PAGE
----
Flamman

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Flamman
Flamman (logotyp).svg
Type Weekly newspaper
Format Tabloid
Owner(s) Tidningsföreningen Norrskensflamman
Editor-in-chief Aron Etzler
Founded 1906
Political alignment Independent socialist
Language Swedish
Headquarters Kungsgatan 84
Stockholm
ISSN 1403-7424
Official website www.flamman.se

Flamman (meaning The Flame) is a Swedish socialist newspaper. It was founded in 1906 by the workers in the northern mine fields and was the regional newspaper of the Swedish Social Democratic Workers' Party. The paper was originally named Norrskensflamman (The Flame of Northern Lights), before a change of name in 1998. The circulation of the paper reached its peak in the 1920s, with 11,000 daily copies.

After the Social Democratic Party was divided in 1917, the newspaper became a regional organ of the Swedish Social Democratic Left Party (SSV) in Norrbotten County, and later the Swedish Communist Party (SKP). When the Communist Party split in 1977, the newspaper became the voice for the Workers Party - The Communists (APK). In 1989, it changed from being a daily to a weekly newspaper. In 1990, the newspaper broke with APK and became an independent socialist weekly.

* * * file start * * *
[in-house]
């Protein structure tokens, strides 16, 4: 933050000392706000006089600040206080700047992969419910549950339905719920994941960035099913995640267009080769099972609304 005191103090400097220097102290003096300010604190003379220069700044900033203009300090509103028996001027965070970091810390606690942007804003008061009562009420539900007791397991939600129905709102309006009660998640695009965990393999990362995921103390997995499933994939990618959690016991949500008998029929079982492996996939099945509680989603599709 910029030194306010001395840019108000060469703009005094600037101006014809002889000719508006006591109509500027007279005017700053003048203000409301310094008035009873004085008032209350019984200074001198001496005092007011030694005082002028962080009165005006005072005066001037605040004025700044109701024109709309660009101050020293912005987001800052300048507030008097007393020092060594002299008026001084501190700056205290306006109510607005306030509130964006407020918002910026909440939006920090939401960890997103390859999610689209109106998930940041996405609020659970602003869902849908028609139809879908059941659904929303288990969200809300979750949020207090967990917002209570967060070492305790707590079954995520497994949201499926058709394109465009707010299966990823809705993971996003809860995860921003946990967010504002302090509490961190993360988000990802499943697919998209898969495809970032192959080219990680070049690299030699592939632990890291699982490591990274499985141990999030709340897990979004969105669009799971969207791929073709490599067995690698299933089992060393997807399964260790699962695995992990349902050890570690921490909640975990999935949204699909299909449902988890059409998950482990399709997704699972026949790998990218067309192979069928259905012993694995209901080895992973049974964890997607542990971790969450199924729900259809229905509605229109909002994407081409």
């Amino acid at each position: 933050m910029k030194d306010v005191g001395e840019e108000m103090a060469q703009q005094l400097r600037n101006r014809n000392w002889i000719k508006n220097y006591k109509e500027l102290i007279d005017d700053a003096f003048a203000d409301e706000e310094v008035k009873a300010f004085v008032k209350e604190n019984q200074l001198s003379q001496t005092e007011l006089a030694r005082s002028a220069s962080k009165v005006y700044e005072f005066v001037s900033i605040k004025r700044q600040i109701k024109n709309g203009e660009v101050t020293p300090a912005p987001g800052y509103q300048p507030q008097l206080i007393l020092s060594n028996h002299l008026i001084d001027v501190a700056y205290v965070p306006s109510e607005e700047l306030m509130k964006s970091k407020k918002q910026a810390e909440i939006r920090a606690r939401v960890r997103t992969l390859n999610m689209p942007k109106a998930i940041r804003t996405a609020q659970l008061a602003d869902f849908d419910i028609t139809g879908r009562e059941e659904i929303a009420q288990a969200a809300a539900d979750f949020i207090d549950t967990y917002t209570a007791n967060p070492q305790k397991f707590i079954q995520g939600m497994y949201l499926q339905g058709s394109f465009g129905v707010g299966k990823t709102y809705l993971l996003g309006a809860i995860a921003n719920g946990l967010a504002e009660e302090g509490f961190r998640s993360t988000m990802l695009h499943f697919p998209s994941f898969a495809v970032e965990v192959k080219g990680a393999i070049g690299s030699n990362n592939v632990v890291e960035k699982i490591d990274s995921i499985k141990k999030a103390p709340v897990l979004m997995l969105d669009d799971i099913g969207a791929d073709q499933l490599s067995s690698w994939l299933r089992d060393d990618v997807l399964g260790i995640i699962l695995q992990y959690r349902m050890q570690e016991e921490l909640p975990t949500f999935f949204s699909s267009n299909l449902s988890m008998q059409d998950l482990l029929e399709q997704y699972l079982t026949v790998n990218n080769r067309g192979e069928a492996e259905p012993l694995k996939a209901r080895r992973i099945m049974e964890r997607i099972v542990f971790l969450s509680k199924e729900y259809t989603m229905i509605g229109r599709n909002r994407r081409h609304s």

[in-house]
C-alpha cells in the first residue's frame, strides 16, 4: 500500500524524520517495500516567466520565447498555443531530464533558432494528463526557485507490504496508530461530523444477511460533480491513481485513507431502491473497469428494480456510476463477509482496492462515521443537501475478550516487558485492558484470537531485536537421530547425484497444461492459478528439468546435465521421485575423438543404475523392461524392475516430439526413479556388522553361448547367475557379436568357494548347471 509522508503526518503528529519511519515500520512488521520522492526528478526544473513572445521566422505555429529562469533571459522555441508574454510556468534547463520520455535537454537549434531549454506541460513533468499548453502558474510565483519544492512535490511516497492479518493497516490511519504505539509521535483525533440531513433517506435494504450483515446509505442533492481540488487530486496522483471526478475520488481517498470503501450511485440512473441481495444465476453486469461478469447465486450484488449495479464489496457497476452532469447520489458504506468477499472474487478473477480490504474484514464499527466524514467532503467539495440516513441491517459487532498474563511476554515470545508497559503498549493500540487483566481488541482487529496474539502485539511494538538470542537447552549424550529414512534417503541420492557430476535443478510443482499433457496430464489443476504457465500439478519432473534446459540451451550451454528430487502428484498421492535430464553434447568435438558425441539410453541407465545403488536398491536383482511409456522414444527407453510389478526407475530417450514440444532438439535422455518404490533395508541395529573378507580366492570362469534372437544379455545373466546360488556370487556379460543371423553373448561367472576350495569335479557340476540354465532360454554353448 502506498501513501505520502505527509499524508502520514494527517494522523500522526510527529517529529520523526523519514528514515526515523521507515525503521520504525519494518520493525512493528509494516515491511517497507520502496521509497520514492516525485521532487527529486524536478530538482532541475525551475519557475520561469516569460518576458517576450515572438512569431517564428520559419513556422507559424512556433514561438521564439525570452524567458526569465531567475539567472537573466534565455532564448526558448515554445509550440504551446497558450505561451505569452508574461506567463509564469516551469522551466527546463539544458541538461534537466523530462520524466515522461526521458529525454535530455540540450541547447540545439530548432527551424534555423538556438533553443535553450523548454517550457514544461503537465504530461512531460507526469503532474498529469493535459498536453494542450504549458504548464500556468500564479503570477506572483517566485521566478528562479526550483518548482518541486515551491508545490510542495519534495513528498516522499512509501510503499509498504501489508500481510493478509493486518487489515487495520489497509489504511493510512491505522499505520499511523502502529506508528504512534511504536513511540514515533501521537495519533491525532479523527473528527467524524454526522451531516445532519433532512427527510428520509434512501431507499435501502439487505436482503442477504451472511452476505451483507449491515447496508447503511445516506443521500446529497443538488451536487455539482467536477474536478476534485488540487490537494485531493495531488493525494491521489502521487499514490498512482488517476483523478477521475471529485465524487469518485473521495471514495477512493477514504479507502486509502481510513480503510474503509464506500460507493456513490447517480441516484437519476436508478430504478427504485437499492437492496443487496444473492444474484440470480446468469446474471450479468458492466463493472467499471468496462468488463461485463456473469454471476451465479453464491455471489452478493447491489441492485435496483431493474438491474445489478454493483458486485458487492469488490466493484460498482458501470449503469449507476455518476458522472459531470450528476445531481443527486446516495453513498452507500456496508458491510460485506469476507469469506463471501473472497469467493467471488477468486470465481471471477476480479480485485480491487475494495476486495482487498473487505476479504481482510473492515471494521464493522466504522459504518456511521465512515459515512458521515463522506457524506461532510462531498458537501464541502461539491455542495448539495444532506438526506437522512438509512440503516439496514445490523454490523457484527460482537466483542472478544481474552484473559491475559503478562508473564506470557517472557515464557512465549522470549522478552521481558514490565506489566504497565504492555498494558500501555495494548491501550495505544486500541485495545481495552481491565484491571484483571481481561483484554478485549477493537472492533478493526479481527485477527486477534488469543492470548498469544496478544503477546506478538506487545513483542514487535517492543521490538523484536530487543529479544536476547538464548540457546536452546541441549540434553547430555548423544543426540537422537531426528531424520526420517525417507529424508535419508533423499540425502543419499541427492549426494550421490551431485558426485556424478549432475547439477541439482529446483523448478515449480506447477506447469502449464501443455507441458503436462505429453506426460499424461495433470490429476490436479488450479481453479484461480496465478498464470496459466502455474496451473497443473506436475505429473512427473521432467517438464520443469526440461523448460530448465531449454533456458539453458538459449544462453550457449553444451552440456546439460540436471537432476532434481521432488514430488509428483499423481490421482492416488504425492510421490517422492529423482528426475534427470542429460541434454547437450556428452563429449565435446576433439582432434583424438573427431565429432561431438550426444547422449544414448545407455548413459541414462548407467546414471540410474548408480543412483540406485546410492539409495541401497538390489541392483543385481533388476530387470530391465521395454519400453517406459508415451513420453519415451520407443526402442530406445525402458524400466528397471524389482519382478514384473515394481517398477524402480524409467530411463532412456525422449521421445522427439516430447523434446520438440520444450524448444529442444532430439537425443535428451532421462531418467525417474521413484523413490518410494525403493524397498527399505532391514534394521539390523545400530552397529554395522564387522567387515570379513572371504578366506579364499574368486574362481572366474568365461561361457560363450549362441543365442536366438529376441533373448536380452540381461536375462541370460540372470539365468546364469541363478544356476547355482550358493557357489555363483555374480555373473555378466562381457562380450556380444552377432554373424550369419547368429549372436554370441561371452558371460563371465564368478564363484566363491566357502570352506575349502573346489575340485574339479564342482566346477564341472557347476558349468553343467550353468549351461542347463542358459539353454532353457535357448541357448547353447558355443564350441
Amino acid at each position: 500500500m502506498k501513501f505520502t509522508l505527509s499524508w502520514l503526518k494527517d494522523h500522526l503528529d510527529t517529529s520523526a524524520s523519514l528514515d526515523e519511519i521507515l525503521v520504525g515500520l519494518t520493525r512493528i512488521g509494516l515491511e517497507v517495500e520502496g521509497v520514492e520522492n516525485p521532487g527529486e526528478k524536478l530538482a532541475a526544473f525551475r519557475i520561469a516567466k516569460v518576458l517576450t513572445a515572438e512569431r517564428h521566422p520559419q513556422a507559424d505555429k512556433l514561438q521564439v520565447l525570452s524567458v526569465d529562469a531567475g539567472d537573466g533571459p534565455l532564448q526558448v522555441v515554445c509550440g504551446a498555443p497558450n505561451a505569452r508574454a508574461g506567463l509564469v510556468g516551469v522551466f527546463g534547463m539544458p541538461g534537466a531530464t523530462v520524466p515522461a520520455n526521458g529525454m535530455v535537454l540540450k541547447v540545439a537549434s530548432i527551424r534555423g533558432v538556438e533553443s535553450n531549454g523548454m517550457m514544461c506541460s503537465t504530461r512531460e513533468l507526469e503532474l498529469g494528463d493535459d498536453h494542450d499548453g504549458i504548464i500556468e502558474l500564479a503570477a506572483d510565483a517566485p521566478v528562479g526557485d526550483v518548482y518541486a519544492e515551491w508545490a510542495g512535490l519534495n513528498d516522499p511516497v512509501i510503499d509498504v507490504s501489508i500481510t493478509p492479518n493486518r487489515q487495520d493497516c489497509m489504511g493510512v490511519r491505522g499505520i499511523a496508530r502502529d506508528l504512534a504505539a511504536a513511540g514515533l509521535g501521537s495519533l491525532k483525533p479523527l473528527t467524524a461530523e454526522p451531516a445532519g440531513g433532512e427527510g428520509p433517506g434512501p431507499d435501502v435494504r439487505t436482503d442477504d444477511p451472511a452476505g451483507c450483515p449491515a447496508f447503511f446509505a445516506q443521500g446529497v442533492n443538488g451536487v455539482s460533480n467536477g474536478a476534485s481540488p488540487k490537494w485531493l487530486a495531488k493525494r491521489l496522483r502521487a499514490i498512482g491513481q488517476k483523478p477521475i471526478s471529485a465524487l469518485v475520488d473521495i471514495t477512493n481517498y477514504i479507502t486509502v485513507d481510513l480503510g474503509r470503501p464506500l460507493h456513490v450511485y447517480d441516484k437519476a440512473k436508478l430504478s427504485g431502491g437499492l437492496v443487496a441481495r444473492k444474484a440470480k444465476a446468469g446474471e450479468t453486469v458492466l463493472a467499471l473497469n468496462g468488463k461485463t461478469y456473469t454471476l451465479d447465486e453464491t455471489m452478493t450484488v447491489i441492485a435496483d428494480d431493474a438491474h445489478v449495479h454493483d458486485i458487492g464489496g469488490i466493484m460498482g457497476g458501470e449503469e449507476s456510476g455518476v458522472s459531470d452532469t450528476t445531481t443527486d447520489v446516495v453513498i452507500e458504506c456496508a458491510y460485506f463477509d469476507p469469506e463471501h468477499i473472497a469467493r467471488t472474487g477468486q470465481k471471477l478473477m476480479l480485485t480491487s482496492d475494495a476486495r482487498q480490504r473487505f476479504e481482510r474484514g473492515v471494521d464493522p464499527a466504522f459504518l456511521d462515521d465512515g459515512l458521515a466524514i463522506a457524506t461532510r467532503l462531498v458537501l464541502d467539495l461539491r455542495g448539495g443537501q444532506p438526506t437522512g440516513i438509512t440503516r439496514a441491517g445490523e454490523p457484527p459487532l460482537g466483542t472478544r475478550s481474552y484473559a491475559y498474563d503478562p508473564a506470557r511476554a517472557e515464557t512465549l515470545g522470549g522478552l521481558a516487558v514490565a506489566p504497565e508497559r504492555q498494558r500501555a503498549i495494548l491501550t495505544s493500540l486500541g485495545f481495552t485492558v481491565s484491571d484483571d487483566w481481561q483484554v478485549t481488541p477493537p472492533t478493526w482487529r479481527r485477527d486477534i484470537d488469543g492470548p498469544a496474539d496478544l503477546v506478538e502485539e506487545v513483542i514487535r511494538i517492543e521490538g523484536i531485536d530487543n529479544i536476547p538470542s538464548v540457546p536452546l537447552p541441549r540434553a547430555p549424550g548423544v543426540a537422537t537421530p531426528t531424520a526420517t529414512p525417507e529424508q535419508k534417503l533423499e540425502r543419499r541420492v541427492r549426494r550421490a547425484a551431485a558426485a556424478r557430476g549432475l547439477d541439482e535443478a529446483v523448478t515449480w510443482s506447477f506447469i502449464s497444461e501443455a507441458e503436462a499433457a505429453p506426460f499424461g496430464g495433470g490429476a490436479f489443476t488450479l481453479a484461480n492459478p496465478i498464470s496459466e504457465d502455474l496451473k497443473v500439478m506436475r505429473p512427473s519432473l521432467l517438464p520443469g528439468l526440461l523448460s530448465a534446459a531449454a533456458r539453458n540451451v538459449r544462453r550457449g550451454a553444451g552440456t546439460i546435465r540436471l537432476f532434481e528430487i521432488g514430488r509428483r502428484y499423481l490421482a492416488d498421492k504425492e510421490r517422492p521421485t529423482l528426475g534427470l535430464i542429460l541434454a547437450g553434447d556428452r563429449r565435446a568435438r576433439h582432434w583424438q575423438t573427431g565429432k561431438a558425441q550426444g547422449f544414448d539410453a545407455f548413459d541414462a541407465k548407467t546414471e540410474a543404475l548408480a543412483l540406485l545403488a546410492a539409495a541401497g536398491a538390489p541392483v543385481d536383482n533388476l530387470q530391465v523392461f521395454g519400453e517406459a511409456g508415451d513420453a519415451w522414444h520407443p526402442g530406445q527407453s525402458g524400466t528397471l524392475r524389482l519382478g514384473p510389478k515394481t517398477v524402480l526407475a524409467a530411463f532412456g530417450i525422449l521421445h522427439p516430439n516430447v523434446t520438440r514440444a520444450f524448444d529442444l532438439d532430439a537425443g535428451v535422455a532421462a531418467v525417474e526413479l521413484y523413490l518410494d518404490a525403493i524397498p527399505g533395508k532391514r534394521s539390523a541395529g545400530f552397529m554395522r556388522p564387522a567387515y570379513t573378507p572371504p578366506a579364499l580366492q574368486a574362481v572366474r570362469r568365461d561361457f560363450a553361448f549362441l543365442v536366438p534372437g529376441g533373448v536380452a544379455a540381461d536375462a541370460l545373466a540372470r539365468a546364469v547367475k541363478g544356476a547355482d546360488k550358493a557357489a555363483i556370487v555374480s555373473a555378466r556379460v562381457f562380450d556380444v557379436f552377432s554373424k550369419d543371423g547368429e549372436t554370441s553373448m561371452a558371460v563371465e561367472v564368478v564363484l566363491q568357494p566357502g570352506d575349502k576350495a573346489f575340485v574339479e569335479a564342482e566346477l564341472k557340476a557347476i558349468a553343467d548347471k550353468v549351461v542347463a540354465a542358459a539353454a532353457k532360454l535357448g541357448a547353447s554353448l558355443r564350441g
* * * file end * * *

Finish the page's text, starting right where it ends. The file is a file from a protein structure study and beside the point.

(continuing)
The 1940 arson attack[edit]

On the night of 3 March 1940, an arson attack was made against the offices of Norrskensflamman in Luleå. The attack was the biggest political attack during the 1900s and considered a terrorist attack. Five persons were killed, including two children, and another five persons were injured. The newspaper's offices were completely destroyed. Responsible were Ebbe Hallberg, a landsfiskal, Uno Svanbom, a military captain, three other officers, as well as Gunnar Hedenström, a journalist from the right-wing newspaper Norrbottens-Kuriren). The attack was planned in the offices of Norrbottens-Kuriren.[1]

The arson attack had financial support from Andreas Lindblom, manager of Skansen, and Paul Wretlind, chairman of the Stockholm section of the Liberal People's Party.[2]

References[edit]

  1. ^ Attentatet mot Norrskensflamman Norrländska Socialdemokraten, 12 september 2009
  2. ^ Om: Ordfront magasin (in swe), Stockholm, Sweden: Föreningen Ordfront, 1998:6 

External links[edit]